How to Wire Your Network

Twisted Pair Cabling

Twisted-pair (also known as 10BaseT) is ideal for small, medium, or large networks that need flexibility and the capacity to expand as the number of network users grows. 10BaseT cabling looks very similar to that of common telephone cable, although instead of four (4) wires, there are eight (8). In the picture immediately below, you will see an RJ-11 connector or plug, as well as an RJ-45 connector. The RJ-11 connector is common to normal in-door telephone wiring, while the RJ-45 is for 10BaseT network cable.

In most circumstances we recommend using 10BaseT cabling for its flexibility and reliability, however if a single cable must be 325 feet or longer you will need to install a repeater to amplify the signal through the cable. This is where thin coax (10Base2) is sometimes preferred as it can be as long as 600 feet.

In a twisted-pair network, computers are arranged in a star pattern as mentioned earlier. Each computer has a twisted-pair cable that runs to a centralized hub. Twisted-pair is generally more reliable than thin coax networks because the hub is capable of correcting data errors and improving the network's overall transmission speed and reliability. Also known as up-linking, hubs can be chained together for even greater expansion. Until recently it was more expensive to implement a network that included both 10Base2 as well as 10BaseT, as you needed to purchase hubs that accommodated both types of cabling and connectors. With the development of the Balun, (see picture below) it is easy to add a thin coax based (10Base2) computer to a twisted pair (10BaseT) network, and likewise, a 10BaseT based computer to a 10Base2 network.

Immediately below you will see (in a clockwise rotation) a combined network that uses a computer with a 10BaseT network card, a laptop with a PCMCIA network card and a computer with a 10Base2 network card. For clarity purposes, the Balun would be attached to the "T connector on the 10Base2 network card and the RJ-45 plug. A termination plug would then be added to the opposite side of the "T" connector.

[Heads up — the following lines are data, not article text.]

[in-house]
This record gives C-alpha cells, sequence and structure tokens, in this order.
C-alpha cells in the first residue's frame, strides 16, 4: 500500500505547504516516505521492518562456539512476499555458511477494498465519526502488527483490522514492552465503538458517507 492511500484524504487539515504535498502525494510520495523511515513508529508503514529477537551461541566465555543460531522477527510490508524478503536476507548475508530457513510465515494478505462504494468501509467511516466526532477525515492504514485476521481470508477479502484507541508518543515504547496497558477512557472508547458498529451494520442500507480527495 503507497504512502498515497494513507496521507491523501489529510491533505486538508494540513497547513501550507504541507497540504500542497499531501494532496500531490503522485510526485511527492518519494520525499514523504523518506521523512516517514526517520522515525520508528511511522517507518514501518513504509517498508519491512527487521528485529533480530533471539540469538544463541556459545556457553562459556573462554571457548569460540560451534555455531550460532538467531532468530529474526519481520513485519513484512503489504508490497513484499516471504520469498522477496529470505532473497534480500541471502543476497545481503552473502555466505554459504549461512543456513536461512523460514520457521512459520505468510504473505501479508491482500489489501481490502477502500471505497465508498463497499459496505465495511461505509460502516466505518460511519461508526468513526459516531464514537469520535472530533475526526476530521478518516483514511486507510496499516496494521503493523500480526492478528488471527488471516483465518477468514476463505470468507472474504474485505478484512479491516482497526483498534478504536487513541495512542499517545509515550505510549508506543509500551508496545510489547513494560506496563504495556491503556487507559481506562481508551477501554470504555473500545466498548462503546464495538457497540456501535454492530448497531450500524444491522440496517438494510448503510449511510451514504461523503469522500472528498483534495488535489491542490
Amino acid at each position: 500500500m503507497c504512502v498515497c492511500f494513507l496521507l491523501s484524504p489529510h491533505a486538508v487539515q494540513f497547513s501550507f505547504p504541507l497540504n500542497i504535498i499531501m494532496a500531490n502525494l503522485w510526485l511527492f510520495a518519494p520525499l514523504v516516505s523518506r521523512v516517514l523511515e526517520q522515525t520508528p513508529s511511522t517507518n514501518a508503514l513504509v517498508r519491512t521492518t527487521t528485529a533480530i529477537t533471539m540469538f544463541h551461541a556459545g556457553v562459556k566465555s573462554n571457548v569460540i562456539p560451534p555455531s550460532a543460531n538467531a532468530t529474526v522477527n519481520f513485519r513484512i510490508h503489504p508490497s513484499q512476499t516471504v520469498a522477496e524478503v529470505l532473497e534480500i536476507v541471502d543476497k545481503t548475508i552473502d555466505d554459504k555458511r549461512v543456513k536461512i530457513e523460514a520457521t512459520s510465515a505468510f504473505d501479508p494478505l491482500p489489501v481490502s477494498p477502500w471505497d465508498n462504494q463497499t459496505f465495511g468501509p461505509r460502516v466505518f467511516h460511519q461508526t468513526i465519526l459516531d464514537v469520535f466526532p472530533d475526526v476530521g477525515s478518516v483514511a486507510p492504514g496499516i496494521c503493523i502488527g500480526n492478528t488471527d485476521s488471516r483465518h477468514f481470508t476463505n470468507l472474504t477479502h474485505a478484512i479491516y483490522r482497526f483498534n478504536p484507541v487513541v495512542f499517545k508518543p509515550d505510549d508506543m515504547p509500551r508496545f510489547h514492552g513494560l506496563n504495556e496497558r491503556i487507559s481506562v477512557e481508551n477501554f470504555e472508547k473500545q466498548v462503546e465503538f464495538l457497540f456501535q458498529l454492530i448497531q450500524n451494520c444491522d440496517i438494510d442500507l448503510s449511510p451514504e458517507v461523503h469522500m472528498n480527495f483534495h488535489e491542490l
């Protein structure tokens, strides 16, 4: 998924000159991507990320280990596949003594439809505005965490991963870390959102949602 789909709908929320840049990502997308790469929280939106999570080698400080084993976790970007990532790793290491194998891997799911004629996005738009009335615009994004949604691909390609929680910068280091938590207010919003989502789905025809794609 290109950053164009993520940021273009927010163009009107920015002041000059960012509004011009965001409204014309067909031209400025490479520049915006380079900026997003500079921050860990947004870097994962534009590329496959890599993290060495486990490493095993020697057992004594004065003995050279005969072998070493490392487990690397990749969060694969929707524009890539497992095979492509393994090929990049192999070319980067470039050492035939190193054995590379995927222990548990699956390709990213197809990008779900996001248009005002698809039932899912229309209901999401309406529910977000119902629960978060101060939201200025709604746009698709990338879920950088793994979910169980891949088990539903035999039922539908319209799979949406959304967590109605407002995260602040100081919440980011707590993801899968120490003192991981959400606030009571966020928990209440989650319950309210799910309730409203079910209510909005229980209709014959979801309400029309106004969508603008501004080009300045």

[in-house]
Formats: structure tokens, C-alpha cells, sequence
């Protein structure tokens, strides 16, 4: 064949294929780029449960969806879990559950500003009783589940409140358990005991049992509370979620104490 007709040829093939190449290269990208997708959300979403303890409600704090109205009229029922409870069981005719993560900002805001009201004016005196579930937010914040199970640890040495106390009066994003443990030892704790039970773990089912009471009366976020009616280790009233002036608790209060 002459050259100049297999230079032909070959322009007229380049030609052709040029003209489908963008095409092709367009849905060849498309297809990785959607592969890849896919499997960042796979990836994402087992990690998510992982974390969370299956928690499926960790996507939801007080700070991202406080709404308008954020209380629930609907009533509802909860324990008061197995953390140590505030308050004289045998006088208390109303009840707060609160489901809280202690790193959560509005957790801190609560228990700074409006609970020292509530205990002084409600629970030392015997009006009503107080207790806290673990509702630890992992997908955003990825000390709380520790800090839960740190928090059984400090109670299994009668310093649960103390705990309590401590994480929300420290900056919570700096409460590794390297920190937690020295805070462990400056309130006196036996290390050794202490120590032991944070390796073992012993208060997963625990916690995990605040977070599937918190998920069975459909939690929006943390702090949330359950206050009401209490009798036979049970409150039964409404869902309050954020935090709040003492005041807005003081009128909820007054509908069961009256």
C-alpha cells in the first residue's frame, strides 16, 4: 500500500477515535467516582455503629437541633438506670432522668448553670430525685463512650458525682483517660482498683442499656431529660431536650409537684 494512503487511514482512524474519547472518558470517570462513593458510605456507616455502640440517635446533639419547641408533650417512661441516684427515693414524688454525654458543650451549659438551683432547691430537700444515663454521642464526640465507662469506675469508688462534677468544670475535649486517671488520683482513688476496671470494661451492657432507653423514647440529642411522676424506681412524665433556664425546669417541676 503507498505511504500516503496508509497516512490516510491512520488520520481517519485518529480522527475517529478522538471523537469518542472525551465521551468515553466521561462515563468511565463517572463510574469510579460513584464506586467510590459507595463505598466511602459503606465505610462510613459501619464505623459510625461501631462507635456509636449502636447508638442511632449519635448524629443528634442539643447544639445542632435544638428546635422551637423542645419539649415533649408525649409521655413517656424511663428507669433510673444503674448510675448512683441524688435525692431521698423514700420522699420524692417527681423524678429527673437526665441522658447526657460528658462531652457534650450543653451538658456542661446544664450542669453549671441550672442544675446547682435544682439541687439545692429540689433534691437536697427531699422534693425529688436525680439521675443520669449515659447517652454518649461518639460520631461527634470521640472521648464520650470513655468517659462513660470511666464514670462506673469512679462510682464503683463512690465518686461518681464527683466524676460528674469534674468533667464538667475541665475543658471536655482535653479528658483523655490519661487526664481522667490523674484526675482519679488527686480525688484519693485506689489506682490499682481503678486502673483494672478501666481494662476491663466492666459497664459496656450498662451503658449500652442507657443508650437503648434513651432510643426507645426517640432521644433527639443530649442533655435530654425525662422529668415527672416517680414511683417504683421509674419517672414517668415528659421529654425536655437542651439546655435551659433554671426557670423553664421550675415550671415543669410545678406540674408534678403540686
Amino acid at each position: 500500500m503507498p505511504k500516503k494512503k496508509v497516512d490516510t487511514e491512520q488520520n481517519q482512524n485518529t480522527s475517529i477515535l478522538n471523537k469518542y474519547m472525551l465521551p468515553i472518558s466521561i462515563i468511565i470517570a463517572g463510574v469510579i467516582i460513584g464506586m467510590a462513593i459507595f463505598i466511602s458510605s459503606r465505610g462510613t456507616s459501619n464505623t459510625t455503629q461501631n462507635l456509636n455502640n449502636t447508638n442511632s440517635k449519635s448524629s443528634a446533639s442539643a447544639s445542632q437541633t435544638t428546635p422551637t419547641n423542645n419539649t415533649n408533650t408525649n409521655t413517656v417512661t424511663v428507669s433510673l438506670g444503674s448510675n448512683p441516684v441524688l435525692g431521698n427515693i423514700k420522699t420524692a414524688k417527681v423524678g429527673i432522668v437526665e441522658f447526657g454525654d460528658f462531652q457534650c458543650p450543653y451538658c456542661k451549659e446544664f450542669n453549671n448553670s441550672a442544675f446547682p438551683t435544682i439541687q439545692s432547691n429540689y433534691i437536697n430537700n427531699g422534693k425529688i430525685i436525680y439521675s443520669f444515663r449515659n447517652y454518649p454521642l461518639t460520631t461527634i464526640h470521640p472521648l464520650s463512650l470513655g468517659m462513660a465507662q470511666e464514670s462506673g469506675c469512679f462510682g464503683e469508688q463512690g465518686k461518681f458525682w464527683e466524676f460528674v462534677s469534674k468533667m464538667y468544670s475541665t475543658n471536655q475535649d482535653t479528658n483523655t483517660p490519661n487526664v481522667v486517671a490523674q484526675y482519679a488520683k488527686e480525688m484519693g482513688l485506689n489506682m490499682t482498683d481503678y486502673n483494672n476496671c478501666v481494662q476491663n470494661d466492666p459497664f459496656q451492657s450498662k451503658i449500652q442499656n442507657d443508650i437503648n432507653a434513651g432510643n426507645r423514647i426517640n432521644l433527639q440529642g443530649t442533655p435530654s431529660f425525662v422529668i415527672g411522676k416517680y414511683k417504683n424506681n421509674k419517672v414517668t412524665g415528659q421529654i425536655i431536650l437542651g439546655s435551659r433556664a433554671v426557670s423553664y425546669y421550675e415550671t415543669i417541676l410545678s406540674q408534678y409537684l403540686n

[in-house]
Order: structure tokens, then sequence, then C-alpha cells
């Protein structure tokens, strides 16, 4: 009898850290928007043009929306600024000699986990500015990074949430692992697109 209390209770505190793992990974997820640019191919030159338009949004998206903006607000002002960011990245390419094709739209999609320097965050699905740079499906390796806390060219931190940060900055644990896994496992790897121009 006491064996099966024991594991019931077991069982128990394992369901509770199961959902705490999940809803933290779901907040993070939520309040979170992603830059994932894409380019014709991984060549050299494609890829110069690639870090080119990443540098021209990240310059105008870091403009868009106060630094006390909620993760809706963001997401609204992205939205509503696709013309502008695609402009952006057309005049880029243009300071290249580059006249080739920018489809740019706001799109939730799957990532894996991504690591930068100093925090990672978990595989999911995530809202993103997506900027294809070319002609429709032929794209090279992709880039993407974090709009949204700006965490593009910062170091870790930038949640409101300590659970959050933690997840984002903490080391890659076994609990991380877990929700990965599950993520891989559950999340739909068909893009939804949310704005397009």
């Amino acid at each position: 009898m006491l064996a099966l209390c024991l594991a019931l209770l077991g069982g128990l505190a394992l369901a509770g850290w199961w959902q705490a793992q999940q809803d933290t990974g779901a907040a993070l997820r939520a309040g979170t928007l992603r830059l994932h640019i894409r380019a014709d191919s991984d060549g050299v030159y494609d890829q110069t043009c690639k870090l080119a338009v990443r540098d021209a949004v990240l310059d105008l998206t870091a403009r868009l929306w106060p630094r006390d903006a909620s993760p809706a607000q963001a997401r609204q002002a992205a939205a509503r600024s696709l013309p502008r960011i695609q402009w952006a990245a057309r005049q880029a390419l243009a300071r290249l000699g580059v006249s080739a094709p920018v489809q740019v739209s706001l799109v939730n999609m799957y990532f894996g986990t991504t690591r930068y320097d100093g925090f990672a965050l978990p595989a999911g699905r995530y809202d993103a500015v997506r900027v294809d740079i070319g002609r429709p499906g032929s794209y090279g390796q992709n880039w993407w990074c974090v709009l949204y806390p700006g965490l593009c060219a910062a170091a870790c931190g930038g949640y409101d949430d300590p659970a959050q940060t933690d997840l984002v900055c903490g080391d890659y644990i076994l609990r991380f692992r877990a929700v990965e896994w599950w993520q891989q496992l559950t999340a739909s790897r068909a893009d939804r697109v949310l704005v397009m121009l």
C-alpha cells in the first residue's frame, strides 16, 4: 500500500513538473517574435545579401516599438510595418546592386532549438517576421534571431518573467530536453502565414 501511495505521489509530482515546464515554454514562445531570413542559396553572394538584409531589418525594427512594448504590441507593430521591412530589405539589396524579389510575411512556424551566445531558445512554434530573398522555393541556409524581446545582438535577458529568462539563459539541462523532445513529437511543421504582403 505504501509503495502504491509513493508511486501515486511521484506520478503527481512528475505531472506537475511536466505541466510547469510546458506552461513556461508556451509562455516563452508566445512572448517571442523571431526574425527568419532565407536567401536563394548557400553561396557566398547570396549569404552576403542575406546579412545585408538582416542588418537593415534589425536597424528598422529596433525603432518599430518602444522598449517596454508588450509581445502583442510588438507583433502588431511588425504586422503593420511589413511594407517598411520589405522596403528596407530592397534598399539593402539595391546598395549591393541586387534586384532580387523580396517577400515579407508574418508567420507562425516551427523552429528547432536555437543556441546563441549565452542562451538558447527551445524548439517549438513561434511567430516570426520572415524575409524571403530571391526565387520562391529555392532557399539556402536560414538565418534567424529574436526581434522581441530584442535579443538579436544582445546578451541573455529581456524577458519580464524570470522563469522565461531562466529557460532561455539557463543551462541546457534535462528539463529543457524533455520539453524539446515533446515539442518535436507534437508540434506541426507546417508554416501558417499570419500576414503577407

There are different grades, or categories, of twisted-pair cabling. Category 5 is the most reliable and widely compatible, and is recommended by most network designers. It runs easily with 10Mbps networks, and is required for Fast Ethernet. You can purchase Category 5 cabling that is in pre-cut lengths, or you can purchase it on bulk spools and cut and crimp to your own specific lengths.

Category 5 cables can be purchased or crimped as either straight-through or crossed. A Category 5 cable has 8 thin, color-coded wires. Although only wires 1, 2, 3, and 6 of the total 8 wires are used by Ethernet networks for communication, all the wires have to be connected in both jacks.

Straight-through cables are used for connecting computers to a hub.

Crossed cables are used for connecting a hub to another hub (the exception to this is when some hubs have the built-in uplink port that is crossed internally, which allows you to uplink hubs together using a straight cable).

In a straight-through cable, wires 1, 2, 3, and 6 at one end of the cable are also wires 1, 2, 3, and 6 at the other end.

In a crossed cable, the order of the wires change from one end to the other: wire 1 becomes 3, and 2 becomes 6.

To figure out which wire is wire number 1, hold the cable so that the end of the plastic RJ-45 tip (the part that goes into a wall jack first) is facing away from you. Flip the clip so that the copper side faces up (the spring lock clip will now be parallel to the floor). When looking down on the coppers, wire 1 will be on the far left. The following examples will show you graphically what this looks like.


Thin Coax Cabling

Thin coax (also known as 10Base2) is great for small home or office networks with two or three computers. Similar to the cabling used to connect a VCR to a TV set, coax cabling is inexpensive and easy to set up and does not require a hub.

In a thin coax network, which is sometimes called a backbone, computers are arranged in a "chain" with a beginning and an end. Each computer in a backbone requires a network card, a T-connector, and at least one incoming or outgoing coax cable. 

The computer at each end of the network will also require a 50-ohm terminator plug.

Coax Diagram


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